WPS proposes that Dave be transferred to the Partnership Program located at the Elm Street School (PPES), another public elementary school within WPS. PPES is a district-wide therapeutic program which provides wrap around services for students with social, pragmatic, emotional, and/or behavioral challenges. The program provides access to a licensed clinical social worker, a special education teacher, related service providers (speech-language pathologist, Board Certified Behavior Analyst) and other educational support professionals as needed. Students also have access to a substantially separate special education setting throughout the school day for their therapeutic needs. Services, accommodations and modifications outlined in the proposed IEP Amendment are designated components of the PPES.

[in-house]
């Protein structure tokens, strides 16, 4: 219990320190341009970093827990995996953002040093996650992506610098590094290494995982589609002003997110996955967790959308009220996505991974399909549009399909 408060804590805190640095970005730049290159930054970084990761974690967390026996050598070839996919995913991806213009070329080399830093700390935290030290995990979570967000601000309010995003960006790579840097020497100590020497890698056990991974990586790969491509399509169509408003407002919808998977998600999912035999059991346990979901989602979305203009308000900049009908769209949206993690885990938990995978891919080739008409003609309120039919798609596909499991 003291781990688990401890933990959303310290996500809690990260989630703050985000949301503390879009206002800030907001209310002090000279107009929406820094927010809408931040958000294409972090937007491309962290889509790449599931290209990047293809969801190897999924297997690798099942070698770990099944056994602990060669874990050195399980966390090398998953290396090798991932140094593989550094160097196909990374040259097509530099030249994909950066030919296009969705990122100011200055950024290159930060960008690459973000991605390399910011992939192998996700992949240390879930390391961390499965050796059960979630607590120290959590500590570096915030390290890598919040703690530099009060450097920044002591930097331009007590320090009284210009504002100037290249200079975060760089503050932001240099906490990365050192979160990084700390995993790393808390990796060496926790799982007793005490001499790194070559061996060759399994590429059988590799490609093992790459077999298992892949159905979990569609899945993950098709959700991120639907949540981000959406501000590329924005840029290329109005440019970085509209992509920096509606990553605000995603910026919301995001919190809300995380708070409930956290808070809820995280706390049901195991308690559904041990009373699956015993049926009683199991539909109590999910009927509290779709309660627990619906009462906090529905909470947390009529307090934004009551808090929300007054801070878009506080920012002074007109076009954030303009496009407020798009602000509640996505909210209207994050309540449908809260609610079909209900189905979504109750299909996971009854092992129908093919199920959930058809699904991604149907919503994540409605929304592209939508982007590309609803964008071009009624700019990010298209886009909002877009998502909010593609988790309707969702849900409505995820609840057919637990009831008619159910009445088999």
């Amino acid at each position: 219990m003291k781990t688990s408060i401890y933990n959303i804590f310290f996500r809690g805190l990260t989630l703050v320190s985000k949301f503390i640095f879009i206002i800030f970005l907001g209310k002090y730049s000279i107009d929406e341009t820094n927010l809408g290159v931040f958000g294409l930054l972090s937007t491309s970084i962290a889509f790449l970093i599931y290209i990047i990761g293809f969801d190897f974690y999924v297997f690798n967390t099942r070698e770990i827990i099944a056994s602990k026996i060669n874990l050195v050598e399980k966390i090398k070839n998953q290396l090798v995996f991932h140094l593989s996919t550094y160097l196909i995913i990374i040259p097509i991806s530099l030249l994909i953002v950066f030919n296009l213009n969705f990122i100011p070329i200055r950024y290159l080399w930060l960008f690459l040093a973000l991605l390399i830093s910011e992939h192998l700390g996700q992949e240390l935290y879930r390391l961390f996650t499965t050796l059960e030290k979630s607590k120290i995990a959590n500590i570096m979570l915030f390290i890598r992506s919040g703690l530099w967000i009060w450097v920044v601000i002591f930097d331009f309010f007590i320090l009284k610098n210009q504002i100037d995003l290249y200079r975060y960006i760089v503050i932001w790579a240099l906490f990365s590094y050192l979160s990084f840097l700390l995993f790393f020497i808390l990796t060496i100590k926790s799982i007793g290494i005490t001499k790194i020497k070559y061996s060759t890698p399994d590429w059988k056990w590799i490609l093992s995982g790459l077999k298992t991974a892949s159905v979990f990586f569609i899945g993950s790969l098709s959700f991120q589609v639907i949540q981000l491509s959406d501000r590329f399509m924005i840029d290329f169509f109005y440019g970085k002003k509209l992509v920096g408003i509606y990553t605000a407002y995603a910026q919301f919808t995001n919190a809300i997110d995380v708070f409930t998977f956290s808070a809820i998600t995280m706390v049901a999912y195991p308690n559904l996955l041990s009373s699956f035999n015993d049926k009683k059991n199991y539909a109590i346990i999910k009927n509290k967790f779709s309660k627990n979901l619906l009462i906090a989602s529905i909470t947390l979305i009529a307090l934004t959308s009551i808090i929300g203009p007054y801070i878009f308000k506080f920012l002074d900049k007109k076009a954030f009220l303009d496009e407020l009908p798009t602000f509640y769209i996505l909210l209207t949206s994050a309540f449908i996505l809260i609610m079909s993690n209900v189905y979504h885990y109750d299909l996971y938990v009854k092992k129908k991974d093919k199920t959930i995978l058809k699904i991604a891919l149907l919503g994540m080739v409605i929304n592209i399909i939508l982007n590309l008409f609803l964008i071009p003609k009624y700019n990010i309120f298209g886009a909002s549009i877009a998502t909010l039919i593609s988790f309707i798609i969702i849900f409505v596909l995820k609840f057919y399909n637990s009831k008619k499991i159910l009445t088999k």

(See S-2, 3; testimony Turk; Peckenpaugh; Squier.)


Parents propose that Dave remain at Fisher, his neighborhood elementary school and continue to there receive his special education services as delineated in the last accepted IEP. Parents are adamant that Dave not be uprooted from Fisher and forced to go to another WPS school with new teachers and new peers. Parents are concerned that such a change in schools will negatively impact Dave’s self-esteem.

(Testimony, Father; Mother.)


It is undisputed by the parties and confirmed by the evidence that Dave is a student with special education needs, as defined by state and federal statutes and regulations. The fundamental issues in dispute in the instant matter are listed under ISSUES IN DISPUTE, above.

Pursuant to Schaffer v. Weast, 126 S. Ct 528 (2005) the United States Supreme Court has placed the burden of proof in special education administrative hearings upon the party seeking relief. Therefore, in the instant case, WPS bears the burden of proof in demonstrating that continued placement at Fisher is not appropriate to provide Dave FAPE in the LRE; and that placement of Dave at PPES would meet these standards.